Providing a healthy, balanced diet for your Maine Coon is essential is helping them live a long and happy life, so it’s not unusual for any Maine Coon owner to become concerned when their eating habits stray from the norm. There are a few good reasons why your Maine Coon might be hungry all the time, some of which can be solved with a few toys, and others that will require a visit to the veterinarian.
Hyperthyroidism is when the thyroid gland produces too much hormone, increasing the metabolism of your Maine Coon. This means their body consumes way more energy than normal, causing them to be hungry all the time. Of course, this is not to be taken lightly because it can cause all sorts of other issues, including:
- Increased thirst or urination
- Dry coat
- Hyperactive behavior
- Heart murmurs or arrhythmia
A vet can diagnose hyperthyroidism by feeling for an enlarged thyroid gland and taking some blood tests.
While some cases of hyperthyroidism are completely outside of your control, in some instances the disorder can be caused by too much iodine in your Maine Coon’s diet. Ask your vet for some recommendations on iodine-restricted foods you can get for your Maine Coon.
We’ve all heard of this disease before, and cats can get it too. Diabetes prevents your Maine Coon from utilizing all the glucose (sugar) they’re eating because they’re body does not produce enough insulin. Because they cannot use this energy, they will lose weight and feel hungry all the time.
One of the classic signs of diabetes in cats is losing weight while still feeling hungry all the time and eating a lot of food. Cats will diabetes will also urinate more and seem more thirsty. All three of these signs together is a strong indication of diabetes and should warrant a trip to the vet.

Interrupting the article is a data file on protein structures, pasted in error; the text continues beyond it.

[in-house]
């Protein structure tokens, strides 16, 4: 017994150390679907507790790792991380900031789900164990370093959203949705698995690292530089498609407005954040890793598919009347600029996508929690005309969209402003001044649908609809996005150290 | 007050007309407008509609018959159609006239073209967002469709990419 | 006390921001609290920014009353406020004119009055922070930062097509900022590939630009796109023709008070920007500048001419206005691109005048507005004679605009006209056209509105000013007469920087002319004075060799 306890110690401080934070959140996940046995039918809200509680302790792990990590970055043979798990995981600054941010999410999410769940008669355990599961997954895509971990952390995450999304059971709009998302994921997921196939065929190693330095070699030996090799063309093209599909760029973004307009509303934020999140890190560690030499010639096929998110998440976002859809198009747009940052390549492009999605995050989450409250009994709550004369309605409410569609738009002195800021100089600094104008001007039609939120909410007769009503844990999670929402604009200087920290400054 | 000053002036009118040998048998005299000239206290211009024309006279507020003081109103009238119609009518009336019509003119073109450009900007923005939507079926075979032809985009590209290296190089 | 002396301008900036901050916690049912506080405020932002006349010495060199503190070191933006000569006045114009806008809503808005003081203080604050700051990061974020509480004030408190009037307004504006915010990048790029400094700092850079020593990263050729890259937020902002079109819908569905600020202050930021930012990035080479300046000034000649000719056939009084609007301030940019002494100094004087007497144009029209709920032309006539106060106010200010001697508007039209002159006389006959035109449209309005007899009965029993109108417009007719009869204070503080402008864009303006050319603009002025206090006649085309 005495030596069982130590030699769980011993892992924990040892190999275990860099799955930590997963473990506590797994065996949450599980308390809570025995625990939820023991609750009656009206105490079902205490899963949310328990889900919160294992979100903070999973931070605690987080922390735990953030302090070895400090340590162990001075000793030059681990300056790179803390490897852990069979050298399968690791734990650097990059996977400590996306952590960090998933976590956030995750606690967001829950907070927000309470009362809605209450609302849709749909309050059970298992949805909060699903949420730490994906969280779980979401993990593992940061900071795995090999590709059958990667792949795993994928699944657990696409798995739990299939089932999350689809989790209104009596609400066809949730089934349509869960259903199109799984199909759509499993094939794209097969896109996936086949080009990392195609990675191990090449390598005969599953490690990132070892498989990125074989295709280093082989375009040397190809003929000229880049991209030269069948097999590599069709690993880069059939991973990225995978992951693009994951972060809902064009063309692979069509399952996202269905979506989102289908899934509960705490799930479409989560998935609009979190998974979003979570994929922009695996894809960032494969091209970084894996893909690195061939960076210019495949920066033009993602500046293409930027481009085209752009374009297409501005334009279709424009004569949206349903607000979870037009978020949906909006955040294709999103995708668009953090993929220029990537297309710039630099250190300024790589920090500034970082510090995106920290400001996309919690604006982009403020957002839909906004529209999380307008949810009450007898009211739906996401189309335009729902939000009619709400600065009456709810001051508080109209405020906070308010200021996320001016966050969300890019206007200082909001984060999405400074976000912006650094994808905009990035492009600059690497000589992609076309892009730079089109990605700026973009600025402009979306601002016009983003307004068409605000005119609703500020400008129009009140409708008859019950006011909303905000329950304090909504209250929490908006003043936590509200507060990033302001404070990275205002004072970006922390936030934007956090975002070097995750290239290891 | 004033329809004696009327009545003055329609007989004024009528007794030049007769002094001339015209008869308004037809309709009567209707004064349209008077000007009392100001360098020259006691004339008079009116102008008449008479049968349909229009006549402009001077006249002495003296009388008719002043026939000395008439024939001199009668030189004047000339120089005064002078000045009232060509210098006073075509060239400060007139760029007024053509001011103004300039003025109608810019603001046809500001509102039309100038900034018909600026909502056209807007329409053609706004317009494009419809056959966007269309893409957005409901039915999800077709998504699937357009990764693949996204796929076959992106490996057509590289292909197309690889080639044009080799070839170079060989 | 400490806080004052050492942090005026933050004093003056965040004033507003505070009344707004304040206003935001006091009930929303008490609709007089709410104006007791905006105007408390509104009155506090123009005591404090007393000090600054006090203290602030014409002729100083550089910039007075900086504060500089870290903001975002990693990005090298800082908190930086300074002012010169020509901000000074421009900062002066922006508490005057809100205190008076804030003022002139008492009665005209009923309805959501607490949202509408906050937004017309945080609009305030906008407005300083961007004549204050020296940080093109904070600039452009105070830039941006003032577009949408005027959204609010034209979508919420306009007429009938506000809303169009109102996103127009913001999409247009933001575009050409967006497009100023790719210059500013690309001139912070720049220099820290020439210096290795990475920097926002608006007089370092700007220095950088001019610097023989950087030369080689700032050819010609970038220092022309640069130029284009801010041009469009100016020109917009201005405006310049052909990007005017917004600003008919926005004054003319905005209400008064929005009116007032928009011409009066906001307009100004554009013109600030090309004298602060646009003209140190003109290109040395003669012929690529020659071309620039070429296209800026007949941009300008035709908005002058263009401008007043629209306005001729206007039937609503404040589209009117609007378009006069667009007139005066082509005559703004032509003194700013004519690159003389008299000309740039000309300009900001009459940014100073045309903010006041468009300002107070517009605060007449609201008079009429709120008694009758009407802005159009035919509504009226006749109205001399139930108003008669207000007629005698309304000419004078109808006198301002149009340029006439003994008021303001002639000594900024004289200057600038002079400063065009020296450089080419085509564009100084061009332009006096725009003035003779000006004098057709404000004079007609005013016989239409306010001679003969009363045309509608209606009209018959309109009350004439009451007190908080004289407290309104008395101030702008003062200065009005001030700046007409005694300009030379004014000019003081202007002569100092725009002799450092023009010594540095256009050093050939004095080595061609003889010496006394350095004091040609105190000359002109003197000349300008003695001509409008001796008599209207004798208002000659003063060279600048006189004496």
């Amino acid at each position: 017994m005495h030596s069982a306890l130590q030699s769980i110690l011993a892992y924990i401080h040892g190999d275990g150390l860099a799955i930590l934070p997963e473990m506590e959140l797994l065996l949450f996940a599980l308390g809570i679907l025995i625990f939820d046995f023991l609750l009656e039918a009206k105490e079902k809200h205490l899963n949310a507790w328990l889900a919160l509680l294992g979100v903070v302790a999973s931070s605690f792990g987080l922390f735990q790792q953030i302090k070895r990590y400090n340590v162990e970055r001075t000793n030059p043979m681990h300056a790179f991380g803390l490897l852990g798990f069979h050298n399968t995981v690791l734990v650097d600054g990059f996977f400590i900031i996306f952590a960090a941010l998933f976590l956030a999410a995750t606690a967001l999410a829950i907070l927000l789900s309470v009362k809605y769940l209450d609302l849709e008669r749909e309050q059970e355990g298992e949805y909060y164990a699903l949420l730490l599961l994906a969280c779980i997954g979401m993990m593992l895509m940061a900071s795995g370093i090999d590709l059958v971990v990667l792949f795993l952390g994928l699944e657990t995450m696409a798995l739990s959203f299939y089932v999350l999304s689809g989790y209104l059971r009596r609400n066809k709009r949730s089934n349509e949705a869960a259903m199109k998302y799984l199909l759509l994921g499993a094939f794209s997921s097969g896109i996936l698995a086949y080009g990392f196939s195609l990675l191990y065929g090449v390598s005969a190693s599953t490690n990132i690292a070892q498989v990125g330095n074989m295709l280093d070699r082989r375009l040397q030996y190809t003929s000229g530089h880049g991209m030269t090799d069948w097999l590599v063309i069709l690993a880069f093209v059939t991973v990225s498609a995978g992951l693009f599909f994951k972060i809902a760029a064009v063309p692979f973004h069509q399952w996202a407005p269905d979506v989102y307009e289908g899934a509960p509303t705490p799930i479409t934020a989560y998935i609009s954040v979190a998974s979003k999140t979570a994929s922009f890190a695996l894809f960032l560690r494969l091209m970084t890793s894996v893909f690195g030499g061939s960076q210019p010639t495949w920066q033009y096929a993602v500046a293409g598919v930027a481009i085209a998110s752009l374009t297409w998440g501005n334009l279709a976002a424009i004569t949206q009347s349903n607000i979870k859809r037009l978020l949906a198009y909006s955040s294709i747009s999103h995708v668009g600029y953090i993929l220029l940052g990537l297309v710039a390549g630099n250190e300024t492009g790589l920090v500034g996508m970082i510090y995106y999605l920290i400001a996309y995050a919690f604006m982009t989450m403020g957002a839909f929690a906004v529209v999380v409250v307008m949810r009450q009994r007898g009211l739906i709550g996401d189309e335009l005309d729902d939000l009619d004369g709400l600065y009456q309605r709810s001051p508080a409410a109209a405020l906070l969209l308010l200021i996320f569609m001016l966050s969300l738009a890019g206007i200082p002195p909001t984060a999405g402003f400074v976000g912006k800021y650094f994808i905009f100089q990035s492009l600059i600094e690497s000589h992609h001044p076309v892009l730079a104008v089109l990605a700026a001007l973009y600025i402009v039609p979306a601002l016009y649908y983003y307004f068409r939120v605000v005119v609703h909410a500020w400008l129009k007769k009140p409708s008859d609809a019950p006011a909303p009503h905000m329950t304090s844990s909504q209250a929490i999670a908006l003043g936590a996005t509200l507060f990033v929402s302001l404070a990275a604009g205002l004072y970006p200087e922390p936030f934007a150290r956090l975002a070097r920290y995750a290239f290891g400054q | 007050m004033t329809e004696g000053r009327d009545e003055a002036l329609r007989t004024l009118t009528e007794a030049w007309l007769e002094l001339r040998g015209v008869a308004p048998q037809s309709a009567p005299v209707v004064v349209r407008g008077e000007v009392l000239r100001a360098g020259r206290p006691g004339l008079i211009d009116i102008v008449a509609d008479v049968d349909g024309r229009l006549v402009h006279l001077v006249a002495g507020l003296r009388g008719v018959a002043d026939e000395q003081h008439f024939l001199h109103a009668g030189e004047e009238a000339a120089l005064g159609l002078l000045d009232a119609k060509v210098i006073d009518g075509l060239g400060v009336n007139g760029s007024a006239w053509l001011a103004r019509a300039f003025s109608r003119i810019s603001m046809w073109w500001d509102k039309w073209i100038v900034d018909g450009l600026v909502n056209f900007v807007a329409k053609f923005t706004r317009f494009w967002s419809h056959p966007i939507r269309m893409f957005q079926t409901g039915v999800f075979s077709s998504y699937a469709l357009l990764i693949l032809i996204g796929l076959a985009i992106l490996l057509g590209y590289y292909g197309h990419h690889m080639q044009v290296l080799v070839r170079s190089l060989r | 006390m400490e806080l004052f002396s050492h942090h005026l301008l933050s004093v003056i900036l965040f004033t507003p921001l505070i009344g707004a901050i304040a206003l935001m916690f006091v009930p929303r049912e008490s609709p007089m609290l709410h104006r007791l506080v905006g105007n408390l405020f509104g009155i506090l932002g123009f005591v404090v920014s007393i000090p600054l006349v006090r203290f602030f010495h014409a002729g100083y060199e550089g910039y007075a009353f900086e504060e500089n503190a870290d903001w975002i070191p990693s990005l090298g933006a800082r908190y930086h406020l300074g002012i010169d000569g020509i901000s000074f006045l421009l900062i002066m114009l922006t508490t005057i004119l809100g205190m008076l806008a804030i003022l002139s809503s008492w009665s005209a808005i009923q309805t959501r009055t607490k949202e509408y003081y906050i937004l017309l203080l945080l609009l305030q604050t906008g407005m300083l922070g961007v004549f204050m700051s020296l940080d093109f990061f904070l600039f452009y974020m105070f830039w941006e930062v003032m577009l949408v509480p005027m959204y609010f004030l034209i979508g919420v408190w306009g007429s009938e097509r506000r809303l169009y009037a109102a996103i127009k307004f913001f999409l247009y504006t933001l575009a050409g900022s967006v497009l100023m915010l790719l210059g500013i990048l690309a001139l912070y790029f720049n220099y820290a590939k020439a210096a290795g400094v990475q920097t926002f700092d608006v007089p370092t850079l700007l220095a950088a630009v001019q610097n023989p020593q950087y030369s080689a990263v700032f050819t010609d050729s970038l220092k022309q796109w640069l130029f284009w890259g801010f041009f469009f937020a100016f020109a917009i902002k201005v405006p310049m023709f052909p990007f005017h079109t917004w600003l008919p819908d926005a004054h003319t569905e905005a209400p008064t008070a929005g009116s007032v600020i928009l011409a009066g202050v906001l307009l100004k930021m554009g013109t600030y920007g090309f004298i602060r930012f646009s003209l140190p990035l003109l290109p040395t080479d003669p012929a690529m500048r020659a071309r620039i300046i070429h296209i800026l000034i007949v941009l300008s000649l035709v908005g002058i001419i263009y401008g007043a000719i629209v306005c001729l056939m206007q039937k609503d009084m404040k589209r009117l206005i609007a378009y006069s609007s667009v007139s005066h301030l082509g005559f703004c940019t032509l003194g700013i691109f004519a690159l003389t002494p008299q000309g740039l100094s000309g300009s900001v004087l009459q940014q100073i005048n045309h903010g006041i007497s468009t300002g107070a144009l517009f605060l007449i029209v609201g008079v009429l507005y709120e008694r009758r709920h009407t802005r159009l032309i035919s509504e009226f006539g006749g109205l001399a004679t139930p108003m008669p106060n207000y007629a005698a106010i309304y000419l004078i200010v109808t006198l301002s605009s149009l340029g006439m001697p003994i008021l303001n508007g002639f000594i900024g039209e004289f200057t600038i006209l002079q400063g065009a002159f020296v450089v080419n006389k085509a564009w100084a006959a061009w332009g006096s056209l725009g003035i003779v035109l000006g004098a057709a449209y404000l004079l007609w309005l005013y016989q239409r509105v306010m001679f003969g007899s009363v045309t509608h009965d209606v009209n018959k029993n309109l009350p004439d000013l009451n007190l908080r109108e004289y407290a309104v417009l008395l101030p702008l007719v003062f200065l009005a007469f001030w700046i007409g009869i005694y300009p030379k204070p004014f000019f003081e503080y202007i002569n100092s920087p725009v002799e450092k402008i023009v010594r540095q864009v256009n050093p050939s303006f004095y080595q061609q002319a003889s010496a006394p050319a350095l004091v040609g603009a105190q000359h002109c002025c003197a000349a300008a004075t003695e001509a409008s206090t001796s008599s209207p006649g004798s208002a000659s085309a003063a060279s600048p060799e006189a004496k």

3. Bowel Problems
Irritated bowels can cause changes in your Maine Coon’s eating habits, including seeming hungry all the time. This can be caused by inflammatory disease or an intestinal cancer like lymphoma.
The irritated bowels are likely not allowing your Maine Coon to absorb all their food, causing them to want to eat more to make up for it.
A blood test or ultrasound at the vet can diagnose certain intestinal problems, and the treatment varies greatly depending on the bowel issue.
Intestinal worms can cause your Maine Coon to feel hungry all the time because they will consume a lot of the nutrition your Maine Coon is eating instead of their host. Worm infestation is a lot more likely in outdoor cats because they can pick up parasites from contaminated water or stray animals.
Worm infestations are a big cause for concern not only because it can cause malnutrition in your Maine Coon, but also because some worms, such as roundworms, can be transmitted to humans.
Your vet will be able to test for worms with a fecal sample from your Maine Coon and, if necessary, treat with some medication.
5. Your Maine Coon Just Needs More Food